Yet another book in the Discworld series. I’ve decided that if I’m going to keep reading these Discworld books (and I think I am) then I might as well start from the beginning and read the remaining books in order. This is the first book in the series.
At this point I think it’s safe to say I’m completely on board with Terry Pratchett. I’ve drunk the kool-aid, and you’re unlikely to catch me saying anything negative about him in my reviews. It is however evident in this book that he hasn’t completely hit his stride yet. You can see the potential, but he hasn’t fleshed out all the characters and concepts as fully as in the later books.
As Terry Pratchett writes in the introduction to the reprinting, “Discworld is not a coherent fantasy world. Its geography is fuzzy, its chronology unreliable.” Some of the characters portrayed in this book, Death in particular, do not seem consistent with their later portrayals in subsequent books. I’m not sure if this will be explained away later, or if this is just an example of the wobbly first steps of a series that hasn’t quite gotten its rhythm yet. But there are plenty of good laughs in these pages, and all the silliness Pratchett is famous for. Enchanted Swords that won’t shut up, imaginary dragons, dead wizards who won’t go away, and the edge of the world.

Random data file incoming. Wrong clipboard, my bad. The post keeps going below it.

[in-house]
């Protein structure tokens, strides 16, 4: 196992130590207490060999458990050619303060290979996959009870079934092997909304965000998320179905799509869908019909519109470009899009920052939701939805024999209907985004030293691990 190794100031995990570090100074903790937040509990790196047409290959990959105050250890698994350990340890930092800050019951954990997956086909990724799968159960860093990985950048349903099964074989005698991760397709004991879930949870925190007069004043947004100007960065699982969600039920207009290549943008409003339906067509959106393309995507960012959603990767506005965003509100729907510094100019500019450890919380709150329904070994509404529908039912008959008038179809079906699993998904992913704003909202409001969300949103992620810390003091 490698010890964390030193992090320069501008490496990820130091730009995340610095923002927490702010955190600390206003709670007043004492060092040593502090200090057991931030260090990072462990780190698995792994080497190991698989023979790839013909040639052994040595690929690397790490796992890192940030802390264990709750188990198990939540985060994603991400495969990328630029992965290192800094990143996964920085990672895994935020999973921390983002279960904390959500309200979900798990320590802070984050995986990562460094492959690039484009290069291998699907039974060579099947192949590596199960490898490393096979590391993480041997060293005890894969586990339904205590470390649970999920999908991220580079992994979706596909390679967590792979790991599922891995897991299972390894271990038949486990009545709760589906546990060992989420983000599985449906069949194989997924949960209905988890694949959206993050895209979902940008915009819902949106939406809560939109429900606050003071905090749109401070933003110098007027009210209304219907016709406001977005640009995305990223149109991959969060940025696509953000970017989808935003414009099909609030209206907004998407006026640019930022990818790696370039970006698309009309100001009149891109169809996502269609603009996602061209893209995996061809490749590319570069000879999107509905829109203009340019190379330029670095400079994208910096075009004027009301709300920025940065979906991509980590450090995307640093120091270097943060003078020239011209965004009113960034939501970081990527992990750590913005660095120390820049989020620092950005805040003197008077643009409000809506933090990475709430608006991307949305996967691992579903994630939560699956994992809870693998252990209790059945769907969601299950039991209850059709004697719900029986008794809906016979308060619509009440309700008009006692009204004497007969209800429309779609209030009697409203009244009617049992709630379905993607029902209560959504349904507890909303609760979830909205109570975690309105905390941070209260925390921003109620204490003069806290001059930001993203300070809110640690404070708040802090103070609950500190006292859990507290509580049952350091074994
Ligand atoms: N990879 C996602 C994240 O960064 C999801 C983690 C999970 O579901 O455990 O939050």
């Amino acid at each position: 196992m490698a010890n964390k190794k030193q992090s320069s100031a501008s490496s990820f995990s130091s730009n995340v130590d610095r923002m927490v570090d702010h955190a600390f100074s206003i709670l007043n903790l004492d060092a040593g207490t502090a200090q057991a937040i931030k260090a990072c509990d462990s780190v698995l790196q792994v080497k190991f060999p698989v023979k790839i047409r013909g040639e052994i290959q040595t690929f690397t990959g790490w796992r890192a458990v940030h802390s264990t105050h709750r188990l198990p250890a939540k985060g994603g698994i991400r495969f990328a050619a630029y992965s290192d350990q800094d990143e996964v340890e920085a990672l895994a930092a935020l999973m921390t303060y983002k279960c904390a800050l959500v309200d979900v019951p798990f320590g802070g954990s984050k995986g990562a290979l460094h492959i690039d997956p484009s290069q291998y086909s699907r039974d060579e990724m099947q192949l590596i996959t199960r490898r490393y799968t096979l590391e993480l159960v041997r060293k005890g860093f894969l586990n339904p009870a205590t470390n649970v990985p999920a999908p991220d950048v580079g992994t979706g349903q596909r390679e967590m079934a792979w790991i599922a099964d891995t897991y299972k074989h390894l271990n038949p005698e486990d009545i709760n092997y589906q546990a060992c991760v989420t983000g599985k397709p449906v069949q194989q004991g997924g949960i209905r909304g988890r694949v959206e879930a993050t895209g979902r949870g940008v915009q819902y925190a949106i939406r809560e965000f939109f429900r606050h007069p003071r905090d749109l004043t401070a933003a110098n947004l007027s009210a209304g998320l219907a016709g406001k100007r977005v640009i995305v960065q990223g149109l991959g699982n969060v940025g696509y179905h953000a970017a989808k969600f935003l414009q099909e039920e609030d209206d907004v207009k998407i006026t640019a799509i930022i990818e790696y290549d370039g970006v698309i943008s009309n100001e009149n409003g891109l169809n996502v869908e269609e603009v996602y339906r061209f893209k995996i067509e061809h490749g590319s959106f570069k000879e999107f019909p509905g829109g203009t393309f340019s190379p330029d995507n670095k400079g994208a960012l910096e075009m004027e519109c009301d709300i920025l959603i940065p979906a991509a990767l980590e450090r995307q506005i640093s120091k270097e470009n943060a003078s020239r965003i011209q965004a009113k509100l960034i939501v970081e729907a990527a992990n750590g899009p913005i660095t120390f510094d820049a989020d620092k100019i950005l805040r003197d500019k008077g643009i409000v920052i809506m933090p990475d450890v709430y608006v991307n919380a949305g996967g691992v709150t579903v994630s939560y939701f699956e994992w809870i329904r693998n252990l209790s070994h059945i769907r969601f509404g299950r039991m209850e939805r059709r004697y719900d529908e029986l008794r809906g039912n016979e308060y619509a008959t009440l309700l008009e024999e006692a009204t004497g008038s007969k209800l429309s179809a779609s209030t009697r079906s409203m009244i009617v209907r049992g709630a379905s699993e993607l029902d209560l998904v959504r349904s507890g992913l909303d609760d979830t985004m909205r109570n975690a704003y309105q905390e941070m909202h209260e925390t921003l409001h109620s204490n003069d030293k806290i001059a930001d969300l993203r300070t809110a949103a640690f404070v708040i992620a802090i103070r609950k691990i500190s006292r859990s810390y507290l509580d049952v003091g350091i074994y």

Useless Wikipedia FactIn the song "Ob-la-Di, Ob-La-Da" The second time that the story is retold, the names are switched around in certain places, which many see as a casual challenge to traditional household gender roles, and possibly a reference to transvestism, a theme also seen in McCartney's later hit "Get Back". However, McCartney himself has dismissed the switch as a slip of the tongue; he decided to keep it in simply because he liked it.
Link of the Day
Congragulations to Maria, whose Blog Post on Voting here was picked up by the Wall Street Journal Here. She joins Phil as the second person I know who's blogging has gotten picked up by a major publication. Or have I missed someone?